Inventor set to take a load off Eskom
Johannesburg - It all started with a cold shower. While living with friends in Cape Town, emerging entrepreneur Harald Oswin had an idea he hopes might help solve South Africa’s energy crisis.
“I realised that they had a very inefficient routine,” he said of his flatmates. For most of the day they would leave their geyser off in order to save the money required to heat the water through the day. Oswin said this meant if he wanted a warm shower when he woke up at 6am, he would have to get up at 4am to turn the geyser on.
Today, Oswin is working on what he believes will be a solution to this cumbersome daily ritual: a small device that clips on to the geyser itself and, like a sleepy finger, flips the switch on and off at the appropriate time.
He calls the project “Geyserflicker.”
Oswin envisions his device as one that can be bought cheaply over the counter, and installed by consumers.
“The units will come pre-programmed in such a way that it doesn’t turn the geyser on during those problematic peak hours,” he says. “So we’re only taking a chunk of two hours in the morning, and two hours in the evening.”
Originally from Swaziland, Oswin, 23, attended the prestigious Waterford Khamhlaba College
and after matric was accepted into Harvard University in Cambridge, Massachusetts, where he spent five semesters before returning to South Africa in February to work full-time on bringing Geyserflicker to life.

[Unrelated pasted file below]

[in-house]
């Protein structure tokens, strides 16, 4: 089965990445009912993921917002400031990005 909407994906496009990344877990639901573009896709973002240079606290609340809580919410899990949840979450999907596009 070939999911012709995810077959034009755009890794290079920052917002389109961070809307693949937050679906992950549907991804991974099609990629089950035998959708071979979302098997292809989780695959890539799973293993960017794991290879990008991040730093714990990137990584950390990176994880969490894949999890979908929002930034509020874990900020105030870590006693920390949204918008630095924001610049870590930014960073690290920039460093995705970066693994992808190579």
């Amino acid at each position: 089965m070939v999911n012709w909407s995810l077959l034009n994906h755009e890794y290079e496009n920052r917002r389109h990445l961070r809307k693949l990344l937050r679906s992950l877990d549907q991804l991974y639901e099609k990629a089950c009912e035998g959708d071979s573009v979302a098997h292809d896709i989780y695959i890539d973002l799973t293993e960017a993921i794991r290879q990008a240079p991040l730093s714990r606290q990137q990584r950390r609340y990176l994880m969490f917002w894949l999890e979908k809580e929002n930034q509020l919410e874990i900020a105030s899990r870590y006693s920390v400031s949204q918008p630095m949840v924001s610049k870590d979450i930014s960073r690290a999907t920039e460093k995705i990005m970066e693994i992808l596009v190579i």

The idea has advanced significantly from the concept which won him the McKinley Family Grant for Innovation and Entrepreneurial Leadership in Social Enterprise at Harvard in 2013.
“It was called the Springbok,” he said, explaining that his team named their first prototype after the spring that powered it.
The device was like a wind-up egg timer, where the consumer would wind it up the night before, and wake up to warm water in the morning.
“That was in the trashcan around August or so,” he said. It seems that no matter how promising an idea, there are always bugs to work out. According to Oswin, the mistakes and hurdles are what’s really taught him the most.
Oswin said that one of the biggest challenges he’s faced since getting back from Harvard is the manufacturing process. “You can have a product, and it can look very nice. But even if you have a good design, each little detail only comes to life when you take it to a manufacturer. And there are more little nuances to manufacturing that can impact whether your product is a success or not.
“Don’t underestimate how challenging it is,” he said. “Because you don’t know what you don’t know. A whole lot of guys would say ‘Yeah, in six months I’m going to have this, this and this running,’ and you know it’s good to be ambitious, but you really don’t know.”